View Full Version : Clients as projects
I'm an insurance agent and finacial services reg.rep. Each one of my clients requires multiple tasks from the start making them a project. Do they continue to remain on the project list because there are multiple follow ups throughout the year? That would make my project list thousands of projects long!
Also any client that does not have but could benefit from one of the many products available makes me think of them as an ongoing project.
10-14-2003, 09:19 AM
Tom, as an attorney I face a similar situation. In my mind, each client represents something larger than a "project" at 10,000 feet, but something more discreet than an "area of responsibility" or "area of focus" at 20,000 feet, as DA has defined those levels.
Therefore, I've created a list for myself called "Caselist, 15,000 feet" which is basically a list of all of my clients. At each weekly review I go through this list to make sure I'm not missing anything on any of my cases.
10-14-2003, 11:57 AM
I'm in the same boat - different industry. I think Esquire makes a good point about the level at which you view your contacts. I think you'll also be able to break those lists down further in terms of projects if you consider the various phases you might be in with given groups of clients. In my world those phases pan out in such terms as positioned, pending, etc.
The aim is to have a system of lists that keeps things from slipping through the cracks so your mind is freed up to think of creative ways to get what you're after.
I may have said all the above just to remind myself that GTD is a means to an end.
11-09-2003, 08:22 PM
I have been using a list called Cases In Progress. This represents prospective clients who are going through my planning process. Whether or not they actually become clients is irrelevant at this point. This list does help me to do a weekly RAM review to keep it fresh and make sure I'm not missing anything. One of the areas I'm getting a little cluttered in is when I meet a prospective clients for the fact finding session, that's the point where I have all of their information and I'm ready to go back to my office to prepare a financial plan--some products--strategies--etc. So at this point several wheels start to turn. Phone calls to my planning dept., ordering medicals and illustrations, I have tasks I have to do and prepare. I'm wondering if I should make a master next action list and leave it in the file, and then when I'm ready to work on that file, stick to the master next action list in it--or--should I review the fact finding meeting materials, pull out as many next actions as I can, and put them directly on my NA context lists and go about those items the same as any others.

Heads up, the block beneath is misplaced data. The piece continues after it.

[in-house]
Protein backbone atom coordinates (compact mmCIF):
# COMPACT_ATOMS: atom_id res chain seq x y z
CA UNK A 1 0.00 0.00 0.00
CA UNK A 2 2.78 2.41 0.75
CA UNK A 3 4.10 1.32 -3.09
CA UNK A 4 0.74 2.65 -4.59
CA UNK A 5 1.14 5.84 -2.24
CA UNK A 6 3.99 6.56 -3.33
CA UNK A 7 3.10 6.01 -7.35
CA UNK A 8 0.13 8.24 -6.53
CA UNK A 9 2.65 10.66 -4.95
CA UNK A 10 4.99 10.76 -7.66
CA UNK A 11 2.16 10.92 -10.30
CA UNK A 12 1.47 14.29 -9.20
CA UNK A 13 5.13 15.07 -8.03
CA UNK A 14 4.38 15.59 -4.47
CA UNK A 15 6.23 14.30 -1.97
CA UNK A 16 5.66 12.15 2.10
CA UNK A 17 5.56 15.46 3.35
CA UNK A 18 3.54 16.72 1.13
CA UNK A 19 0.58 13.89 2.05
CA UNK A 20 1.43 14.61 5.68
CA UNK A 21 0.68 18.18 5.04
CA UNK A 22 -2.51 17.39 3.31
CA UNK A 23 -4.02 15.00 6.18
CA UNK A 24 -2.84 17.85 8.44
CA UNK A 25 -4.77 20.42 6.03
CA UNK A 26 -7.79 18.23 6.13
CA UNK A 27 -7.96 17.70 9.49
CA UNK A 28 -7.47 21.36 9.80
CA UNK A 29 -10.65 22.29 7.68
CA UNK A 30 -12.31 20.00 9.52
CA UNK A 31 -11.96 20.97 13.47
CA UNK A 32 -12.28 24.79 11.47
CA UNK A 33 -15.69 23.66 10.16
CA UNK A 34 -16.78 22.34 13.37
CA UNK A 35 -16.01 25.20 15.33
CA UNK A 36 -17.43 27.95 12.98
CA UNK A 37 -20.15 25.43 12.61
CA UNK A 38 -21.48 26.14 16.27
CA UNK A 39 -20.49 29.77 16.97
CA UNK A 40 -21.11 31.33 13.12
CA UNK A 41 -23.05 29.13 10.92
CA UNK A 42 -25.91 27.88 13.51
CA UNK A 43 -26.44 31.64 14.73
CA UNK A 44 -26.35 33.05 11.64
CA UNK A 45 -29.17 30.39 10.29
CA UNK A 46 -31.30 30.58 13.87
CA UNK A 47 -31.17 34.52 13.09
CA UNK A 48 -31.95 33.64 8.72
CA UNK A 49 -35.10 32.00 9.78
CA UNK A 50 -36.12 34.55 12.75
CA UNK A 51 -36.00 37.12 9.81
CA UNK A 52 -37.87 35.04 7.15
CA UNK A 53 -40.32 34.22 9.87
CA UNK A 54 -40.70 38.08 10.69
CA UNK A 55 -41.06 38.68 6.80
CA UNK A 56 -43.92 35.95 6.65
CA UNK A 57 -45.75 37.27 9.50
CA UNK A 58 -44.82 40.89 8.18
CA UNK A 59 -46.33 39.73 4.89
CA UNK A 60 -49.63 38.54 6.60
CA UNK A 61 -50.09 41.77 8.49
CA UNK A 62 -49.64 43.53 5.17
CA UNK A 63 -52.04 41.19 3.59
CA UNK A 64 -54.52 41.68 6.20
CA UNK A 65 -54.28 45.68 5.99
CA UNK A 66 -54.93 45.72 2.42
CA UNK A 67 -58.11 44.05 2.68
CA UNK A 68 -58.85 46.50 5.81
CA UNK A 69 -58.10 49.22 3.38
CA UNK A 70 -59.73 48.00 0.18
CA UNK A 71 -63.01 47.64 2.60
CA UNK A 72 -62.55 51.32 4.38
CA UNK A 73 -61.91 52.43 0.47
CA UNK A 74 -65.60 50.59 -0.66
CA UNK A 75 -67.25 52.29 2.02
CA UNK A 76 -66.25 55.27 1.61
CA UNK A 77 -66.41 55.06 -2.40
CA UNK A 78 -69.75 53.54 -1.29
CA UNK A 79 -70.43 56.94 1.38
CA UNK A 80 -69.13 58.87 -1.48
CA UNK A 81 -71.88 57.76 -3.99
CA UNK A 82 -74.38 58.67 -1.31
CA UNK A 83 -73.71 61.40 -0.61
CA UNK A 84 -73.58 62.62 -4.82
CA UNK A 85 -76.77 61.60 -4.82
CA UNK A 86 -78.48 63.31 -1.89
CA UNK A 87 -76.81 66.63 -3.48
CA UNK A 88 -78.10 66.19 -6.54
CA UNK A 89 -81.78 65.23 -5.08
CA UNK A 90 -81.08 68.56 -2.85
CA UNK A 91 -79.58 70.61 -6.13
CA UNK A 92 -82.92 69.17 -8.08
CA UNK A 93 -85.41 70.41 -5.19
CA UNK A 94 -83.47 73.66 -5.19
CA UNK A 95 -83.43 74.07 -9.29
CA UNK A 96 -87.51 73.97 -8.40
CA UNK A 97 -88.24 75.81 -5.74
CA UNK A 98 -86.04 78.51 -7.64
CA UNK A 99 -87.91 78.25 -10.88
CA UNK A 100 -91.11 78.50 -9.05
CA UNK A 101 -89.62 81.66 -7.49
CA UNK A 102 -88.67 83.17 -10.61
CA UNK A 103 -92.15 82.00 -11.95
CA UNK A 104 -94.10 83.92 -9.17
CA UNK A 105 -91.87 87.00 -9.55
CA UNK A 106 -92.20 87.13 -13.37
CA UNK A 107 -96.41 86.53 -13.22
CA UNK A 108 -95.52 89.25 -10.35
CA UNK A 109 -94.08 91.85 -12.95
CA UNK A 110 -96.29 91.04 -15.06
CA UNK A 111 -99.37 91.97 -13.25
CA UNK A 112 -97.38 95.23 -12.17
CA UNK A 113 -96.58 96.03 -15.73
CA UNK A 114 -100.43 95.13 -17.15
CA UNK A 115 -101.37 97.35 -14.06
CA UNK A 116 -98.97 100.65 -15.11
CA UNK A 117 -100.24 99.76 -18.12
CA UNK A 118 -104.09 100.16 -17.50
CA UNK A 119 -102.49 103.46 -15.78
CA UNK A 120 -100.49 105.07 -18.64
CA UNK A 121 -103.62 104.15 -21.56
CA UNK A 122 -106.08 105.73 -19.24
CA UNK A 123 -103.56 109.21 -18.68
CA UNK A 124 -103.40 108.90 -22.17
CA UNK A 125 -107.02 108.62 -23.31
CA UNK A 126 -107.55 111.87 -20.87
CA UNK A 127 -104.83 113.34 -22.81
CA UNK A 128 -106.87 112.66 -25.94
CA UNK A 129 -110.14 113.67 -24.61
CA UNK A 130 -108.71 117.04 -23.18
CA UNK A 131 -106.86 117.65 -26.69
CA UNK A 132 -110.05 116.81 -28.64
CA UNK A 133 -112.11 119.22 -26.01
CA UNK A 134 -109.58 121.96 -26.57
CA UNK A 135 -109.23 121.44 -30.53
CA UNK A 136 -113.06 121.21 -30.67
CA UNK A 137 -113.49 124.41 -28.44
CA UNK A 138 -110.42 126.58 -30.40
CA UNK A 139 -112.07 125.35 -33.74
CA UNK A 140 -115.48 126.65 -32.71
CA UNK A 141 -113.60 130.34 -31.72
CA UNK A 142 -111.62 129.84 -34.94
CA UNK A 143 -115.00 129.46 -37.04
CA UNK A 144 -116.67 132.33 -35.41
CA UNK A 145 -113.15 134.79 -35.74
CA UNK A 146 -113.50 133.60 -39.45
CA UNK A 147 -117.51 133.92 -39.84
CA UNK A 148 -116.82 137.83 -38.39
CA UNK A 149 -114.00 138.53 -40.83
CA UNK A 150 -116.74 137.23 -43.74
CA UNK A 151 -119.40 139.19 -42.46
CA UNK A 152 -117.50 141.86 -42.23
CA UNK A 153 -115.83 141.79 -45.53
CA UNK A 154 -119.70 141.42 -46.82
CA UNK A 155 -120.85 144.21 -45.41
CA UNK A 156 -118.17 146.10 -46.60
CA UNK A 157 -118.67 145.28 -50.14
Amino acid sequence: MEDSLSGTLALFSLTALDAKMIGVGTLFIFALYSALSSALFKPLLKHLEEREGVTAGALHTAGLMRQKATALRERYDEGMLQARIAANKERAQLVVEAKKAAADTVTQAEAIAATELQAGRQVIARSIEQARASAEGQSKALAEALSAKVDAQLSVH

11-12-2003, 09:16 AM
I too am an attorney. While the client list is huge, the list of open cases at anyone time is like anyone that has an active practice. All of my open cases are projects. The project is headed Smith, John Estate Plan, Next action: Smith John send engagement letter.(That way when the full to do is shown each next action is directly under the Project) When the engagement letter is sent the next action is waiting for etc.. Each client Matter is a project. When its closed the project is closed. I distinquish the Client Matters(Projects) from the client list. When I have a project that involves notifications etc the project might be" Notify all Elder Law Clients of changes in medicaid Law"
Thats a project. I then go to my client list that I keep on a case management system and get the list.
I use the palm simply as a list manager and an easy way to see at a glance where everything is. I go to a case manager system and the case files for everydetail beyond that.
I have said before on the list that my variation from strict GTD is at the weekly review I pick the things that are important that require concentrated time.... drafts, accountings, involved planning letters etc and make an appointment during the week for that specific item. I try and schedule time at least 4 times a week that is an uninterrupted appt. with myself to get the work done. The rest of the week I can devote to appts, calls, and emergencies and general work. By commiting to work on a few key projects that require concentration every week at a designated time I accomplish far more at the end of the month that when I dont do that.